Agilent Technologies and The Analytical Scientist recently conducted a survey to collect your thoughts on trends in liquid chromatography. Here, we speak with Lester Taylor, Agilent’s Pharma Marketing Manager, to discover what the results mean in the pharmaceutical market – and beyond.
sponsored by Agilent Technologies
Profiling Lester Taylor
During my undergraduate degree in organic chemistry at The University of Manchester Institute of Science and Technology, I was intrigued by my professor’s research into instrumentation and its application to the analysis of chemical compounds. I went on to choose a PhD focused on the design of mass spectrometers and later worked with Professor Dudley Williams at Cambridge University on the characterization of N-terminally blocked peptides by mass spectrometry, which were not amenable to standard Edman sequencing used at the time. At that time, LC-MS was not yet a routine technique, so it was a significant challenge to apply it to biological molecules, which include many polar or labile compounds. It was a very exciting time for the field of mass spectrometry!
Later, I was hired by Burrough Wellcome Co. in North Carolina, where LC-MS was being applied to the analysis of drugs in various phases of drug R&D. After many years in the pharmaceutical industry, I eventually found my way back to the analytical instrument side of the field, and have been with Agilent for the past 10 years.
How has the use of LC-MS systems grown over the years?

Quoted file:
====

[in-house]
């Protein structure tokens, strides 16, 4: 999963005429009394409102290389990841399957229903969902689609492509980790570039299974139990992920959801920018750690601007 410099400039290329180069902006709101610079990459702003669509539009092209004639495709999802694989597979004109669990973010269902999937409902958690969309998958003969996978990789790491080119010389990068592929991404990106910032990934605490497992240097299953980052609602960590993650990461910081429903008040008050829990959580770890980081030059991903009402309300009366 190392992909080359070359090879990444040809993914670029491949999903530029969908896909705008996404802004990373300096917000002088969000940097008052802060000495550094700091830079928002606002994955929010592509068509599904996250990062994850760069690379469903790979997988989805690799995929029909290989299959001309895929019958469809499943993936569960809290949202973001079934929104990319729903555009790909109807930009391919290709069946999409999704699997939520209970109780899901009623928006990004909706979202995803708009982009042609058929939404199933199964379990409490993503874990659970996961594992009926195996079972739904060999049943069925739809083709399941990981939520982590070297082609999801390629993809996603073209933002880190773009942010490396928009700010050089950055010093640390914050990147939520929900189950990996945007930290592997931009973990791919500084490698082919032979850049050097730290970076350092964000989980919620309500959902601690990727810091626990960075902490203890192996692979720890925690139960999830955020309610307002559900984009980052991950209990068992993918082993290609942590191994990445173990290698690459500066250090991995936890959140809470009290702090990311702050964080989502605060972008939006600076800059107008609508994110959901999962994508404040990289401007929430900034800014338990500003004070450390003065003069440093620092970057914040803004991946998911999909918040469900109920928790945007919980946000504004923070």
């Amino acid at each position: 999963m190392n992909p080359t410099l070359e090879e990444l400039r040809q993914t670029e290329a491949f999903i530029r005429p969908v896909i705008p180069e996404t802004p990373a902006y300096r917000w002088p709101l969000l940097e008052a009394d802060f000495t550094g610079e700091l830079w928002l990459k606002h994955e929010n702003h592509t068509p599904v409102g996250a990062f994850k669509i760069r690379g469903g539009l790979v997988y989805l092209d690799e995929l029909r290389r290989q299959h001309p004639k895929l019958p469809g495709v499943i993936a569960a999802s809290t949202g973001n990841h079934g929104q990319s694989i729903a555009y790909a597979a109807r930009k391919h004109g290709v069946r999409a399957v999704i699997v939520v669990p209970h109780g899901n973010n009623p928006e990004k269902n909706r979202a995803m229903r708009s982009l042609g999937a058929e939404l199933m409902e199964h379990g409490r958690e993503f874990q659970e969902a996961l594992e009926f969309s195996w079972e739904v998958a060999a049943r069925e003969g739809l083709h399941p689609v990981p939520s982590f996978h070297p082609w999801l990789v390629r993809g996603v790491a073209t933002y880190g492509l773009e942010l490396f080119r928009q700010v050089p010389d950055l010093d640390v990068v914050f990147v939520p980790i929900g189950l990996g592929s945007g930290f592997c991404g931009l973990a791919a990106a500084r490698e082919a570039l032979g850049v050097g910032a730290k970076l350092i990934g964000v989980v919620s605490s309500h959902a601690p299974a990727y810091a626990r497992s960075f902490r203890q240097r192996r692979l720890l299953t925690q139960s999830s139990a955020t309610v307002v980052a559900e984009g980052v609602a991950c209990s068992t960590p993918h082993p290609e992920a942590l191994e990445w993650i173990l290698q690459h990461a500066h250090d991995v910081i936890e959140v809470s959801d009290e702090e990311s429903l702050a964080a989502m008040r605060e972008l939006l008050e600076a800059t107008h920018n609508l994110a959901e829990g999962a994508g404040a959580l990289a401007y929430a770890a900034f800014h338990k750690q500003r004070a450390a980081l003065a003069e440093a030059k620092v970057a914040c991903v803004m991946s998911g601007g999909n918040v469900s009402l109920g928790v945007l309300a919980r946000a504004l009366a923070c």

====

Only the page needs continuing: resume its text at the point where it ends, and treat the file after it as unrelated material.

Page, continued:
Focusing on the life science and pharmaceutical arena, the biggest advance has been the ability to do routine analysis of biologically relevant compounds, such as drugs and metabolites. Typically polar and labile, these molecules are not amenable to direct analysis with GC-MS techniques, so there was a big gap in the market for LC-MS. The introduction of techniques such as electrospray ionization in the 1980s and 1990s, made LC-MS much more reliable and robust, and its use for routine analyses has grown steadily ever since. We’ve seen that reflected in the growth of conferences like ASMS, which has gone from under 300 attendees to over 6,000 – many of whom work in the biological sciences.
The continuing evolution of software systems able to deal with high-speed data acquisition and processing has also played a crucial role in promoting adoption of MS detection.
Where is LC-MS most commonly used in pharma, and where does UV-Vis detection still hold sway?
Mass spectrometry is widely applied in R&D – used by synthetic or medicinal chemists looking for a quick verification of compound synthesis. Drug metabolism groups use it to help understand the nature and extent of metabolic products, and it’s the gold standard analytical technique for DMPK and bioanalysis studies.
However, it is less commonly used in method development, where companies tend to adopt the “fit-for-purpose” approach of using tried and tested instrumentation rather than technology that may have more analytical capability than is required; for example, a routine method for screening a target drug once it has moved into development.